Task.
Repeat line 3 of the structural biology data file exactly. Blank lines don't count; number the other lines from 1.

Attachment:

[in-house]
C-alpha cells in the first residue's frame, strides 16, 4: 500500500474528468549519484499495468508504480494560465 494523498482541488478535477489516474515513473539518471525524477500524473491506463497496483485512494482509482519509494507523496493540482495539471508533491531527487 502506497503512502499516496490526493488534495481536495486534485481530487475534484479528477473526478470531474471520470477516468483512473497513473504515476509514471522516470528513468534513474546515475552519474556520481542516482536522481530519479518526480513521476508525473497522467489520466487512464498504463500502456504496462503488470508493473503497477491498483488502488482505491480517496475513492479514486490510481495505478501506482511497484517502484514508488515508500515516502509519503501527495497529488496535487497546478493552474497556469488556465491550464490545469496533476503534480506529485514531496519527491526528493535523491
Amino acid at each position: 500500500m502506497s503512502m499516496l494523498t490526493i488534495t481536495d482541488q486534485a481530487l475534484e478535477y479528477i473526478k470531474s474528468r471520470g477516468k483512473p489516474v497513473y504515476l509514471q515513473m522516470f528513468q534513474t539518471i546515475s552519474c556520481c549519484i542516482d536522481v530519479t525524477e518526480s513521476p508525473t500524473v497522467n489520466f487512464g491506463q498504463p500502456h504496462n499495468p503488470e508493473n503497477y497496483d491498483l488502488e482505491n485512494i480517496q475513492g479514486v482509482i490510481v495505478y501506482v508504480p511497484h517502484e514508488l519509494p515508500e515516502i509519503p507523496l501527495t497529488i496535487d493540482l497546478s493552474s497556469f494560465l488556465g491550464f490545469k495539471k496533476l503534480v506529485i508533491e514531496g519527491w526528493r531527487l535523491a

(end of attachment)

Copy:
Amino acid at each position: 500500500m502506497s503512502m499516496l494523498t490526493i488534495t481536495d482541488q486534485a481530487l475534484e478535477y479528477i473526478k470531474s474528468r471520470g477516468k483512473p489516474v497513473y504515476l509514471q515513473m522516470f528513468q534513474t539518471i546515475s552519474c556520481c549519484i542516482d536522481v530519479t525524477e518526480s513521476p508525473t500524473v497522467n489520466f487512464g491506463q498504463p500502456h504496462n499495468p503488470e508493473n503497477y497496483d491498483l488502488e482505491n485512494i480517496q475513492g479514486v482509482i490510481v495505478y501506482v508504480p511497484h517502484e514508488l519509494p515508500e515516502i509519503p507523496l501527495t497529488i496535487d493540482l497546478s493552474s497556469f494560465l488556465g491550464f490545469k495539471k496533476l503534480v506529485i508533491e514531496g519527491w526528493r531527487l535523491a